In March, I've been reflecting and doing big picture business work to clarify my values, analyze how I spend my work days and figure out Yardia's focus and priorities. This month took the unexpected turn of looking at my business from a new perspective to discover its next path.
Beliefs and Values
At the beginning of the month, I began delving back into Yardia's five core values to reaffirm and further clarify how I'll use them to take the next leap I envision for the business.
Yardia’s values (nature, creativity, empathy, community and harmony) guide everything I do in business--from the art I create, to my approach to marketing, to the way I strategize for the future growth of the company, to my communication style and philosophy, and to the structures and boundaries that define the work day.
These are values that are embedded in my company and in my personal history: they're connected to my personal values, to the ancestral values of my CHamoru heritage, and to the Pacific Northwest culture in which I was raised.
Rediscovering the nuances of these values was a slow and deliberate process that involved a lot of mind-wandering, journaling, reading and research, and the slowness helped to stay rooted firmly in my foundations in order to grow upwards and outwards.
Delving into values and considering them within the structure of my word of the year, ease, helped me to see more clearly what my priorities need to be, and where I’d been stumbling along without intention.
I rediscovered how much mindset continued to play a role in either clouding or clearing my vision to let things be easeful. It’s like when the weather clears in Seattle and you suddenly realize that Mt. Rainier has been sitting there in front of us this whole time; we just couldn’t see it through the fog and rain.
Sometimes it takes looking at a problem from a new angle and a willingness to experiment to find the solution.
Once I began to define my priorities and give my focused attention to them, solutions began to open up and sometimes even seemed to seek me out independently. All they needed were time and attention.
And that leads me to this question: how do you think an artist spends her work day?
Long ago, I once had a student share with me that she wanted to be an artist when she grew up, so then she wouldn't really have to think about writing or the other school subjects she struggled with. I had to break it to her gently that I actually did way more writing and math in my job as an artist than I did in my job as her teacher.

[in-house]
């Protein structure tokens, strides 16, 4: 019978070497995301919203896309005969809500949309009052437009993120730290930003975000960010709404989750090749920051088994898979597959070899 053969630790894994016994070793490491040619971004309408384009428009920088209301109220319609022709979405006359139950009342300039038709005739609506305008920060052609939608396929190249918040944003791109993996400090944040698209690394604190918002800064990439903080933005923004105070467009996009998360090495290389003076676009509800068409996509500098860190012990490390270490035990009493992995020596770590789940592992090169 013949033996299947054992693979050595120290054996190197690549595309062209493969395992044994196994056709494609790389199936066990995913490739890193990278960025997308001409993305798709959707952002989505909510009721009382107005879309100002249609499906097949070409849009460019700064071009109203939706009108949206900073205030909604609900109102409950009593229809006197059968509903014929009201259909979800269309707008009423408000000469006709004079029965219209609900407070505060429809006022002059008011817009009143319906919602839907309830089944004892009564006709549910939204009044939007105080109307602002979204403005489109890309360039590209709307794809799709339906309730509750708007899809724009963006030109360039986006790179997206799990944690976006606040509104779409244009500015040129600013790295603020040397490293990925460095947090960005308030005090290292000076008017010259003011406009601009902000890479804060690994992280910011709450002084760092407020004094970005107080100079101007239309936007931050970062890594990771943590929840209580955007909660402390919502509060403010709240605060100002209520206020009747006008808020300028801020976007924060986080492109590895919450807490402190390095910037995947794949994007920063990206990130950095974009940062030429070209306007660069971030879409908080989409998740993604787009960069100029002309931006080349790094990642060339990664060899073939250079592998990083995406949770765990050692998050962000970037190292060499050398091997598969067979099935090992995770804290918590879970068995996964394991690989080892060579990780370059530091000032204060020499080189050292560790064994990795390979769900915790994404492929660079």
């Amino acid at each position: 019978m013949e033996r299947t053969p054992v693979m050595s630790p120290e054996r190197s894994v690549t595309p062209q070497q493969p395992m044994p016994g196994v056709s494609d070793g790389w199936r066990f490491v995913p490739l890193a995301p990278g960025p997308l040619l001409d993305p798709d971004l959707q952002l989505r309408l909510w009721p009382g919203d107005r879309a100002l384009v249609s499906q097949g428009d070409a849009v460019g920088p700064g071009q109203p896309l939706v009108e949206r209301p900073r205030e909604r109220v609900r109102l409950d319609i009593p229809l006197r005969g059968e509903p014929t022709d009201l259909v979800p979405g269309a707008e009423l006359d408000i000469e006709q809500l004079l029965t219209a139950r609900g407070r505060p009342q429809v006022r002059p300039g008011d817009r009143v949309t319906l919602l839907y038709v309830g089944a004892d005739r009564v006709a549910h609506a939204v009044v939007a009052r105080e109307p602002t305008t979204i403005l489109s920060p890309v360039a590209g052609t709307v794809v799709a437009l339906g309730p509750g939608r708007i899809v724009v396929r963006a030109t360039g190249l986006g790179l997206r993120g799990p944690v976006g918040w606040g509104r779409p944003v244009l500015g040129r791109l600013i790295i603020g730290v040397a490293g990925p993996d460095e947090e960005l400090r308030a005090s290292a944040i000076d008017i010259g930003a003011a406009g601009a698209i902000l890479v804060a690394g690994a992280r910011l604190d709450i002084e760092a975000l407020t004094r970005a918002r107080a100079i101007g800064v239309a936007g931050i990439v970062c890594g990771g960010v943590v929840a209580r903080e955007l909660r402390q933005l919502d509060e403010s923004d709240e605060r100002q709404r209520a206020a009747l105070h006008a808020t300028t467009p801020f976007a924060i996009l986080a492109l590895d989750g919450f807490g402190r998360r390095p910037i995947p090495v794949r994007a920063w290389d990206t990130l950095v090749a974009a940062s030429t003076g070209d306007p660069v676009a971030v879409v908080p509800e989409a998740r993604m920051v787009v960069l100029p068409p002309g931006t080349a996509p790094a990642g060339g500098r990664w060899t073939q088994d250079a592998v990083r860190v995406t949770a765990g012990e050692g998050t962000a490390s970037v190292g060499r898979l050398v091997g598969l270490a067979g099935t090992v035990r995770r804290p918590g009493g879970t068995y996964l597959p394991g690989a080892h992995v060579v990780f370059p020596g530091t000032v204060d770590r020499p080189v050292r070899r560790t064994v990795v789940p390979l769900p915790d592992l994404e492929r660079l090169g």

So figuring out exactly how my work day breaks down using data was an eye-opener, even though I'd been the one experiencing it all. I tracked my time for about a week and a half and this was how my average work day broke down.
Shipping & Fulfillment: 38%
Admin, Tech Maintenance & Customer Service: 20%
Meetings with Masterminds: 9%
Strategy Planning: 2%
Considering that my main goals for the year were to spend more time painting, writing and working on the bigger picture from an easeful position (i.e. the three things I spent the least amount of time on), this time data helped me to see that some priorities needed to change.
Focus and priorities
What became clear was that in order to create the ease I desired, I really needed to prioritize three things behind the scenes at Yardia: systems, automation and delegation.
So that's what I started focusing on: how I spent my work hours, researching automations, services and experts, documenting my processes and looking at what was currently getting lost in the shuffle.
Overall, it's been really valuable to prioritize this deep dive of my operations and processes, so that I can make strategic choices for me and Yardia in the future. Eventually, once the pandemic has eased (fingers crossed!) I'll most likely be looking for a part time shipping and fulfillment assistant to help me out in house (if you think this could be you or someone you know, feel free to email me) and in the nearer future, I'll be setting up some automations and hiring a virtual assistant to help me out with administrative work.
In the month of March, one of the biggest hurdles I learned to inch over was the need to trust and let go, and coming to the realization that Yardia had grown enough that I really couldn't do it all alone anymore without dropping the ball on some priorities. It was time to emerge from the previous chrysalis.
So now I'm taking time to re-learn the kinds of things I used to teach: how to embrace my own leadership style, how to hire slowly and with intention, how to understand my boundaries, and how to maintain a mindset of growth and a sense of grace through the ups and downs that will inevitably come up as I take the next step in my business. It’s been an exercise in creating intentional ease.